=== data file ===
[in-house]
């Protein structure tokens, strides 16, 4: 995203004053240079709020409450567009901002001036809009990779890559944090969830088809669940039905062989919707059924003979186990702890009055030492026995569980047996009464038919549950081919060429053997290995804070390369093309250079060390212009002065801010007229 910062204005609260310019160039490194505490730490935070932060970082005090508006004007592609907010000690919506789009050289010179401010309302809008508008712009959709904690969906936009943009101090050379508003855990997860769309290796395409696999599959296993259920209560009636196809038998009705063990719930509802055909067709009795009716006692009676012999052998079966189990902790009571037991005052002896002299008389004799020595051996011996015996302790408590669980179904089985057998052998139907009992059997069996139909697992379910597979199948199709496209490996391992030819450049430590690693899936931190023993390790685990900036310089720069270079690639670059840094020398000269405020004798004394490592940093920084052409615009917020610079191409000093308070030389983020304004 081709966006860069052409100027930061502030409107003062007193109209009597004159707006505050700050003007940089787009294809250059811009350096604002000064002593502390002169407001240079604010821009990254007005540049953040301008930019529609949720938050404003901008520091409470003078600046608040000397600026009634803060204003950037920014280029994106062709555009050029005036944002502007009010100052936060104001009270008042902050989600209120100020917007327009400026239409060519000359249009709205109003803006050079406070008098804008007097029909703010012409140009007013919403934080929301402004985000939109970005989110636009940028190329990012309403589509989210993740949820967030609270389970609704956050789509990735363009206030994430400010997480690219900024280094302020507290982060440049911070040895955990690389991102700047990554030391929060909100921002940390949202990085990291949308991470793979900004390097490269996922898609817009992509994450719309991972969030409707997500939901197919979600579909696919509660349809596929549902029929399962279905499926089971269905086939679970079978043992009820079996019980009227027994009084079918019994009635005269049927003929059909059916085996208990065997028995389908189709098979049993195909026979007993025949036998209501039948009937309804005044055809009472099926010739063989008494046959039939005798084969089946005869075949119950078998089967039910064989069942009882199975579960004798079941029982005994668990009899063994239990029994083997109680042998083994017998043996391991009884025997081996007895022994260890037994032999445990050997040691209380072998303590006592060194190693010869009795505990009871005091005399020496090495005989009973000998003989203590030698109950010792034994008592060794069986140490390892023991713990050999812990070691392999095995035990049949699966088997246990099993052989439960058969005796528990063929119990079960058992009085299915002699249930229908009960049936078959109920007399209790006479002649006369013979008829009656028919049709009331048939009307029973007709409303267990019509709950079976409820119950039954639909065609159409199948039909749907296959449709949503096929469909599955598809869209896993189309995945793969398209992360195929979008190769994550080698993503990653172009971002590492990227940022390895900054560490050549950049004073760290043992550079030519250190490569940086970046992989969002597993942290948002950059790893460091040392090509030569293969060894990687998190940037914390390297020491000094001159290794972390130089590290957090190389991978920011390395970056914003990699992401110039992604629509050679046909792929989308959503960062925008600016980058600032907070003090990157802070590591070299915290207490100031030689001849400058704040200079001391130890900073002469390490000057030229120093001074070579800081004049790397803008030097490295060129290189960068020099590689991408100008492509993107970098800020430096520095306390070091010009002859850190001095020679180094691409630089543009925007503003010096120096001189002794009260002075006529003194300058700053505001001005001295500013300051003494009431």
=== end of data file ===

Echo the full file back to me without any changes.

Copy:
[in-house]
């Protein structure tokens, strides 16, 4: 995203004053240079709020409450567009901002001036809009990779890559944090969830088809669940039905062989919707059924003979186990702890009055030492026995569980047996009464038919549950081919060429053997290995804070390369093309250079060390212009002065801010007229 910062204005609260310019160039490194505490730490935070932060970082005090508006004007592609907010000690919506789009050289010179401010309302809008508008712009959709904690969906936009943009101090050379508003855990997860769309290796395409696999599959296993259920209560009636196809038998009705063990719930509802055909067709009795009716006692009676012999052998079966189990902790009571037991005052002896002299008389004799020595051996011996015996302790408590669980179904089985057998052998139907009992059997069996139909697992379910597979199948199709496209490996391992030819450049430590690693899936931190023993390790685990900036310089720069270079690639670059840094020398000269405020004798004394490592940093920084052409615009917020610079191409000093308070030389983020304004 081709966006860069052409100027930061502030409107003062007193109209009597004159707006505050700050003007940089787009294809250059811009350096604002000064002593502390002169407001240079604010821009990254007005540049953040301008930019529609949720938050404003901008520091409470003078600046608040000397600026009634803060204003950037920014280029994106062709555009050029005036944002502007009010100052936060104001009270008042902050989600209120100020917007327009400026239409060519000359249009709205109003803006050079406070008098804008007097029909703010012409140009007013919403934080929301402004985000939109970005989110636009940028190329990012309403589509989210993740949820967030609270389970609704956050789509990735363009206030994430400010997480690219900024280094302020507290982060440049911070040895955990690389991102700047990554030391929060909100921002940390949202990085990291949308991470793979900004390097490269996922898609817009992509994450719309991972969030409707997500939901197919979600579909696919509660349809596929549902029929399962279905499926089971269905086939679970079978043992009820079996019980009227027994009084079918019994009635005269049927003929059909059916085996208990065997028995389908189709098979049993195909026979007993025949036998209501039948009937309804005044055809009472099926010739063989008494046959039939005798084969089946005869075949119950078998089967039910064989069942009882199975579960004798079941029982005994668990009899063994239990029994083997109680042998083994017998043996391991009884025997081996007895022994260890037994032999445990050997040691209380072998303590006592060194190693010869009795505990009871005091005399020496090495005989009973000998003989203590030698109950010792034994008592060794069986140490390892023991713990050999812990070691392999095995035990049949699966088997246990099993052989439960058969005796528990063929119990079960058992009085299915002699249930229908009960049936078959109920007399209790006479002649006369013979008829009656028919049709009331048939009307029973007709409303267990019509709950079976409820119950039954639909065609159409199948039909749907296959449709949503096929469909599955598809869209896993189309995945793969398209992360195929979008190769994550080698993503990653172009971002590492990227940022390895900054560490050549950049004073760290043992550079030519250190490569940086970046992989969002597993942290948002950059790893460091040392090509030569293969060894990687998190940037914390390297020491000094001159290794972390130089590290957090190389991978920011390395970056914003990699992401110039992604629509050679046909792929989308959503960062925008600016980058600032907070003090990157802070590591070299915290207490100031030689001849400058704040200079001391130890900073002469390490000057030229120093001074070579800081004049790397803008030097490295060129290189960068020099590689991408100008492509993107970098800020430096520095306390070091010009002859850190001095020679180094691409630089543009925007503003010096120096001189002794009260002075006529003194300058700053505001001005001295500013300051003494009431």